Today is the third day of mourning. Soyem prayers for Benazir Bhutto are being held nationwide with the heart of the gathering in Naudero, Sindh, where all her family members will be gathered. There will be soyem ceremonies, after which a PPP meeting will be held and the future of the party will be decided.
Here, in Karachi, in honor of BB’s memory, a group of us, cousins and friends, pile into two cars and head toward Boat Basin toward Bilawal House, the home of Benazir Bhutto and Asif Zardari. There, arrangements have been made for prayers. In the small gu[Image]lly between Bilawal House and the main road, PPP members have set up durriees and shamyanas, men on one side and women on the other. There is a large crowd, but much smaller than usual—the city is still shut down and there is no public transport.
Collective prayers are said. As women cry, organizers pat them on the back: “Don’t weep. Don’t cry. We have to show the world we are strong.” Around us swarms The Press (national and international) armed with cameras/ video cameras, brazenly pushing lenses close to women’s faces so they can be the first to capture the grief.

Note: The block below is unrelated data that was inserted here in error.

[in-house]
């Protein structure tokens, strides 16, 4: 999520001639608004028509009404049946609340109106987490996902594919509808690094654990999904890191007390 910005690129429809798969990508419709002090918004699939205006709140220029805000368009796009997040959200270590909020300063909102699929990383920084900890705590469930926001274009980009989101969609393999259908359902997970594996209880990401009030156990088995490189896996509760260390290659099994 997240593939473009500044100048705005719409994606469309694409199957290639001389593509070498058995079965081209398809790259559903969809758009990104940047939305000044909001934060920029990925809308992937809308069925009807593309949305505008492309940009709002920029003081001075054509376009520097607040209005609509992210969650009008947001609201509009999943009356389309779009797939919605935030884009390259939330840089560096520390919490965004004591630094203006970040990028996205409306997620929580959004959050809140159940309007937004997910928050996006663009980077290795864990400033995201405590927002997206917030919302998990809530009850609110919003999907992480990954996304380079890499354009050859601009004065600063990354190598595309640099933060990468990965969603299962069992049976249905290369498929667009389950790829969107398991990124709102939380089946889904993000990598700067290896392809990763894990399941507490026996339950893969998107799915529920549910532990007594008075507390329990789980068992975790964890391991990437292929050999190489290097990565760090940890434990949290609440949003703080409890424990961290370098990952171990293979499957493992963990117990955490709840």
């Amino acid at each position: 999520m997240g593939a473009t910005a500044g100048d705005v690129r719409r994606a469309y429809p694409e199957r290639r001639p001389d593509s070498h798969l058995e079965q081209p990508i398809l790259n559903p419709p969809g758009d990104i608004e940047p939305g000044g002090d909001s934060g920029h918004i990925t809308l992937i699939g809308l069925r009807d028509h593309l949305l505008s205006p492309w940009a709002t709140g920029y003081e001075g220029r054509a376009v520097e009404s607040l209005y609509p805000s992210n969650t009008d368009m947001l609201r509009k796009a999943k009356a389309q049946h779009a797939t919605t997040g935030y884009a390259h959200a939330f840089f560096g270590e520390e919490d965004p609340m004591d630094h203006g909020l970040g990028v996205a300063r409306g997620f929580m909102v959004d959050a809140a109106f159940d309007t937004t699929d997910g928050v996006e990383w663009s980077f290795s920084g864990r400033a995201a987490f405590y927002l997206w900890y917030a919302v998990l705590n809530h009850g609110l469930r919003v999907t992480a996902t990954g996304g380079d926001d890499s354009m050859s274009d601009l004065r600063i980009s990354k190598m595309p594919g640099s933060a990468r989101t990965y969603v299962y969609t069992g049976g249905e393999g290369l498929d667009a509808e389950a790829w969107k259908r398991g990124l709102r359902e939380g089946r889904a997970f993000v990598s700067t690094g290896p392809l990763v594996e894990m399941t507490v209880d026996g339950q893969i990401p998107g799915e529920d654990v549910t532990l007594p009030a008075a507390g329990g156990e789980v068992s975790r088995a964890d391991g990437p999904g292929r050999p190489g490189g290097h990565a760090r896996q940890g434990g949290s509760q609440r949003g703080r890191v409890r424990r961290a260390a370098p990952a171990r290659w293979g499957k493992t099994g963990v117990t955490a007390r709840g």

As a woman wails, photographers swarm within six inches of her and the sound of prayer is dimmed by the rapid clicking of cameras and whirling of buttons. The woman behind me, wearing a cap and a PPP waistcoat, beats her chest and cries louder, and photographers step over the line of seated women to reach her. At times such as these, the difficult role of the press is brought to mind again: While it’s important to share news with the world, how can the media do so without making grief a public performance?
After the soyem, the men march out, shouting slogans of revolution. Three blank gunshots fired into the air are a frightening reminder of the past few days and th[Image]e crowd rapidly disperses. Out on the main road, a collection of men march, waving flags and calling out: “Benazir zinda hai, Bhutto zinda hai.” When I get home, Minal asks me: “Did you go to Benazir’s house? Did you go there because she was sad?”